Todayâ??s most interesting debate about governance concerns a 110-year-old Supreme Court decision. Two participants in this debate are the chief justice of the U.S. Supreme Court and a justice on the Supreme Court of Texas. The latter is trouncing the former.
In his same-sex marriage dissent, John G. Roberts Jr. repeatedly denounced, with more animus than understanding, the U.S. Supreme Courtâ??s 1905Â LochnerÂ decision. In a recent opinion concerning occupational licensing in Texas, Justice Don Willett of the Texas Supreme Court demonstrates why the United States urgently needs many judicial decisions as wise asÂ Lochner.
An 1895 New York law limited the hours that bakers could work daily and weekly. Ostensibly health and safety legislation, it actually was rent-seeking by large, unionized bakeries and their unions. They wanted to crush their small, family-owned, nonunionized competitors that depended on flexible work schedules. New York, defending the law, presented no evidence that baking wholesome bread is an especially unhealthful occupation or requires limiting workersâ?? hours. So, the U.S. Supreme Court properly declared the law an unconstitutional â??interferenceâ?ť with an unenumerated (by the Constitution) right of individuals to liberty of contract.
The main dissent, suffused with progressive statism, said government may limit working hours to preserve workersâ?? â??physical and mental capacity to serve the stateâ?ť and provide for dependents. Another dissent, by Oliver Wendell Holmes, was breezily and characteristically indifferent to details and to all rights but one: â??The right of a majority to embody their opinions in law.â?ť
Holmes claimed, falsely, that theÂ LochnerÂ majority gave constitutional status to â??a particular economic theory,â?ť laissez faire. Actually, it affirmed the United Statesâ?? foundational doctrine: Majorities cannot legislate away individualsâ?? constitutional rights for preposterous or protectionist reasons. Many individuals used theÂ LochnerÂ precedent to challenge, with mixed results, laws declaring women unsuited to practice law or be bartenders, prohibiting interracial marriages, enforcing restrictive real estate covenants, or forbidding black barbers from cutting white childrenâ??s hair. Because such laws were enacted by legislatures, they presumptively embodied majority opinions, thereby satisfying Holmesâ??s dogmatic majoritarianism and pleasing progressives by permitting unfettered government.
Oblivious of, or disregarding, evidence about the base motives behind the lawÂ LochnerÂ overturned, Roberts repeated the myth thatÂ LochnerÂ â??convert[ed] personal preferences into constitutional mandates.â?ť Roberts expressed an aversion to what he oddly calls â??implied fundamental rights.â?ť And he denounced the â??freewheeling notion of individual autonomyâ?ť affirmed byÂ Lochnerâ??s recognition of â??the general right of an individual to be free in his person and in his power to contract in relation to his own labor.â?ť Roberts praised as â??judicial self-restraintâ?ť theÂ LochnerÂ dissentersâ?? refusal to recognize that right.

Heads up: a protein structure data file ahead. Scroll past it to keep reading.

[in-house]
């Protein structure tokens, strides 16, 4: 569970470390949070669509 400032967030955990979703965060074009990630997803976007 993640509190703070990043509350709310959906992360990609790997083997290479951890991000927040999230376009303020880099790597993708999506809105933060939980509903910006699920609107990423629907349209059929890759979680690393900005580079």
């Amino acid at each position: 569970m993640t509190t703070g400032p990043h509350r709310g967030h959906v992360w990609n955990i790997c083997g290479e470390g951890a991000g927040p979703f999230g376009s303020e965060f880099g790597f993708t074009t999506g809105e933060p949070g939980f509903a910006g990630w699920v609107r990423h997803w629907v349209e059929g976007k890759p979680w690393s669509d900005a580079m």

Judges like Roberts consider it virtuous to refuse to closely examine and forthrightly invalidate laws that, like the oneÂ LochnerÂ overturned, arise from disreputable motives and have unjust consequences. To such judges, Willett responds: â??Judges exist to be judgmental, hence the title.â?ť
He addressedÂ LochnerÂ in anÂ opinionÂ concurring in a decision overturning an occupational licensing law. It imposed on aspiring eyebrow threaders â?? disproportionately low-income minorities â?? burdensome requirements of cosmetology training having no rational relationship to public health or safety. Instead, the law erected barriers to entry into a profession, benefiting entrenched practitioners who are averse to competition.
Threaders without licenses are, Willett said, less dangerous than government with an unlimited license to decide who gets bureaucratic permission to pursue particular vocations.Â LochnerÂ asserted that â??majorities donâ??t possess an untrammeled right to trammel.â?ťÂ LochnerÂ meant that government mustÂ proveÂ the public necessity of its restrictions of economic liberty. Sensible judicial deference to government regulations does not require judicial dereliction of its duty to gaze skeptically on governmentâ??s often ridiculous rationalizations of them. Since the New Deal, when courts abandoned protection of economic liberty, government has felt no obligation to produce evidence of the rationality of its restrictions. So, disreputable reasons go unchallenged.
The next Republican president should ask this of potential court nominees: Do you agree thatÂ LochnerÂ correctly reflected the U.S. natural rights tradition and the Ninth and 14th amendmentsâ?? affirmation of unenumerated rights? To his first nominee, however, this president should simply say, â??Welcome to Washington, Justice Willett.â?ť